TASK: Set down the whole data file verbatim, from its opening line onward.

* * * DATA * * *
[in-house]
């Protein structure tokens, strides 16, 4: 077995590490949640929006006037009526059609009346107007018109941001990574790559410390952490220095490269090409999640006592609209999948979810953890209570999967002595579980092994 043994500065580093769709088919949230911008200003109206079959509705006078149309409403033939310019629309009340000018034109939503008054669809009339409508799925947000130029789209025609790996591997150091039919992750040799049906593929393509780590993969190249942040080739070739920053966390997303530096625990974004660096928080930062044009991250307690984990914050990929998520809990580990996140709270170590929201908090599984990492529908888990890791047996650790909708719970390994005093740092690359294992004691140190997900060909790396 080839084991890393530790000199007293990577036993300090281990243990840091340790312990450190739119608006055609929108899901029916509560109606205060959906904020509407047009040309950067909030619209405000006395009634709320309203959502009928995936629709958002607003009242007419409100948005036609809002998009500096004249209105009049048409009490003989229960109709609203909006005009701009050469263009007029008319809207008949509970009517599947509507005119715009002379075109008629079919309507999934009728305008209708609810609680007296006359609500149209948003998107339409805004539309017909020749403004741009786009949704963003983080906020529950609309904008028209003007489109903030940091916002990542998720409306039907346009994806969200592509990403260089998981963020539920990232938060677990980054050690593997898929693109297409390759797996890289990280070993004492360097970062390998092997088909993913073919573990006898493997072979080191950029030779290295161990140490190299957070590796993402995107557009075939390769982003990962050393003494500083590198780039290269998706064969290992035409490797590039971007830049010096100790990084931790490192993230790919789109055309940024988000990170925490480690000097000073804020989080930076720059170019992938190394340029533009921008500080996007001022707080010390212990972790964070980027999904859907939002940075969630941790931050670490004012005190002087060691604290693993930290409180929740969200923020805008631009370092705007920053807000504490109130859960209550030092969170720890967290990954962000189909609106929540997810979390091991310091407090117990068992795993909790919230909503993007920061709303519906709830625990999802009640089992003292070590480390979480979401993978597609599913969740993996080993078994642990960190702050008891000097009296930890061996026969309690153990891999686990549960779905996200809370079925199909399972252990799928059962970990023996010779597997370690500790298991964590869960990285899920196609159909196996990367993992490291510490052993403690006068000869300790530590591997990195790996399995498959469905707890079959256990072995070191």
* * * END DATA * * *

[in-house]
């Protein structure tokens, strides 16, 4: 077995590490949640929006006037009526059609009346107007018109941001990574790559410390952490220095490269090409999640006592609209999948979810953890209570999967002595579980092994 043994500065580093769709088919949230911008200003109206079959509705006078149309409403033939310019629309009340000018034109939503008054669809009339409508799925947000130029789209025609790996591997150091039919992750040799049906593929393509780590993969190249942040080739070739920053966390997303530096625990974004660096928080930062044009991250307690984990914050990929998520809990580990996140709270170590929201908090599984990492529908888990890791047996650790909708719970390994005093740092690359294992004691140190997900060909790396 080839084991890393530790000199007293990577036993300090281990243990840091340790312990450190739119608006055609929108899901029916509560109606205060959906904020509407047009040309950067909030619209405000006395009634709320309203959502009928995936629709958002607003009242007419409100948005036609809002998009500096004249209105009049048409009490003989229960109709609203909006005009701009050469263009007029008319809207008949509970009517599947509507005119715009002379075109008629079919309507999934009728305008209708609810609680007296006359609500149209948003998107339409805004539309017909020749403004741009786009949704963003983080906020529950609309904008028209003007489109903030940091916002990542998720409306039907346009994806969200592509990403260089998981963020539920990232938060677990980054050690593997898929693109297409390759797996890289990280070993004492360097970062390998092997088909993913073919573990006898493997072979080191950029030779290295161990140490190299957070590796993402995107557009075939390769982003990962050393003494500083590198780039290269998706064969290992035409490797590039971007830049010096100790990084931790490192993230790919789109055309940024988000990170925490480690000097000073804020989080930076720059170019992938190394340029533009921008500080996007001022707080010390212990972790964070980027999904859907939002940075969630941790931050670490004012005190002087060691604290693993930290409180929740969200923020805008631009370092705007920053807000504490109130859960209550030092969170720890967290990954962000189909609106929540997810979390091991310091407090117990068992795993909790919230909503993007920061709303519906709830625990999802009640089992003292070590480390979480979401993978597609599913969740993996080993078994642990960190702050008891000097009296930890061996026969309690153990891999686990549960779905996200809370079925199909399972252990799928059962970990023996010779597997370690500790298991964590869960990285899920196609159909196996990367993992490291510490052993403690006068000869300790530590591997990195790996399995498959469905707890079959256990072995070191």